In my book Like Chaff in the Wind, Matthew Graham experiences first-hand what it is like to be an indentured servant. Abducted off the streets in Edinburgh and carried overseas, Matthew experiences the worst years of his life on the plantation Suffolk Rose. Like Chaff in the Wind is the second book in The Graham Saga, the first being A Rip in the Veil and the latest, just published, being The Prodigal Son. Set in 17th century Scotland (and the colonies), the books tell the story of Matthew and his wife, Alex, two people who should never have met - not when she was born three centuries after him. For more information about my books, visit

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Sunday, June 23, 2013

Medieval Games and Pastimes

by Octavia Randolph

An early Boogie-Woogie
Bugle Boy from Company B

ALL cultures, regardless of how arduous the times they live in, have some kind of sport, games, and pastimes to engage in during leisure hours, and thankfully children have always played. In Anglo-Saxon times (roughly 450 CE to 1100 CE) life was largely lived outdoors for most people, for the continuance of life was predicated on agricultural labour. The interiors of most buildings were dark, smoky, and often cramped, and many tasks whether for livelihood or leisure required the clear strong light of daylight.

Children played with many more natural objects than they do today; a later medieval sermon, which still holds true for the Anglo-Saxon era, mentions children playing

"with flowers...with sticks, and with small bits of wood, to build a chamber, buttery, and hall, to make a white horse of a wand, a sailing ship of broken bread, a burly spear from a ragwork stalk, and of a sedge a sword of war, a comely lady from cloth, and be right busy to deck it elegantly with flowers." (G.R. Owst, Literature and Pulpit in Medieval England, Oxford, 1961)

Grave finds from early heathen burials contain carved wooden toys such as horses and small wooden boats, tenderly laid to rest with their little owner. But childhood was short for the Anglo-Saxon girl or boy, and girls of five or six were already spending part of their day learning to spin wool, to card fleece, or help with the younger children in the family. Boys tended animals or helped in the fields. Boys also played with small spears and knives carved of wood, learning the arts of hunting and defense at a young age.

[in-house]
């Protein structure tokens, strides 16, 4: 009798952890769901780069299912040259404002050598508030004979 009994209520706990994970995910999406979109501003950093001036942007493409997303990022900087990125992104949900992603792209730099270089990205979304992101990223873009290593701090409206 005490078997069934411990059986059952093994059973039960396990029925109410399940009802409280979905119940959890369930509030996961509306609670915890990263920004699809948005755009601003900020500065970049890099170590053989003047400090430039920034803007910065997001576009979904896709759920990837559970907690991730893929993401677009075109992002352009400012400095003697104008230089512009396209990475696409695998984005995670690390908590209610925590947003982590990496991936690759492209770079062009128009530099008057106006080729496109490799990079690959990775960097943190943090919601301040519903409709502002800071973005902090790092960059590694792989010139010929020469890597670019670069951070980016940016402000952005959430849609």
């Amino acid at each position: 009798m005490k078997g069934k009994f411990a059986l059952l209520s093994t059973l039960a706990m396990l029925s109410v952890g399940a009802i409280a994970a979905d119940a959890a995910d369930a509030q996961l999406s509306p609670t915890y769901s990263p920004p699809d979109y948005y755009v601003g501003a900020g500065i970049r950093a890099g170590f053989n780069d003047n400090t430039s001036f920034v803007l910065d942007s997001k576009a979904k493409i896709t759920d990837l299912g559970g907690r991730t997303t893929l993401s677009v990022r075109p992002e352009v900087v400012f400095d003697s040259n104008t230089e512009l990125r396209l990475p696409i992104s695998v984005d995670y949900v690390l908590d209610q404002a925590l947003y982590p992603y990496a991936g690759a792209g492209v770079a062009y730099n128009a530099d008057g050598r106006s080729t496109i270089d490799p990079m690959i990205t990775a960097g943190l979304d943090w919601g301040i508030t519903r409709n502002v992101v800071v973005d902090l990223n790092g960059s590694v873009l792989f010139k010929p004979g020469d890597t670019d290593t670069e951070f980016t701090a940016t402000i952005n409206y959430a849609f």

Miniature tools sized for a child's hand have been found, much like children's sized gardening implements today, but since a child would be more useful at an activity such as egg gathering or sheep tending perhaps such tools were meant as playthings rather than actual implements of labour for young hands. (Although no one pulls weeds better than an industrious six year old!)

Sometimes for adults work and play were mingled. In some villages plough races were held by the men on Plough Monday, the first Monday after Twelfth Night (Epiphany), the end of the Yuletide season.

Physical fitness was obviously of paramount importance to people of all classes - life was hard and demanding, and being physically able to cope with the realities of farming, tree-felling, and of course, battle, could mean the literal difference between life and death. Young men in particular held foot-races, participated in wrestling matches, and practiced the martial arts such as spear throwing, archery, and mock sword play. Those who were rich enough to own horses would have raced them to see whose was the fastest; the Old English epic Beowulf mentions young men doing just that:

"The warriors let their bay horses go/a contest for the best horse/galloping through whatever path looked fair."  (David Breeden translation)

Hunting was not purely sport, as it was relied upon to bring food to the table, but it could be very exciting and therefore enjoyable. Huge numbers of deer roamed the vast forests and marshes of Britain, and provided a good supply of game to those able to stalk and bring them down. Wolves too were hunted as a protection to the flocks of sheep on which so much depended. These intelligent predators nearly suffered the same fate as the bear, hunted to extinction on the island in the 10th century. Boar hunting was hunting of the most challenging kind, and many dogs, horses, and men were killed while trying to hunt this speedy, ferocious, and clever beast.

Not your average little piggy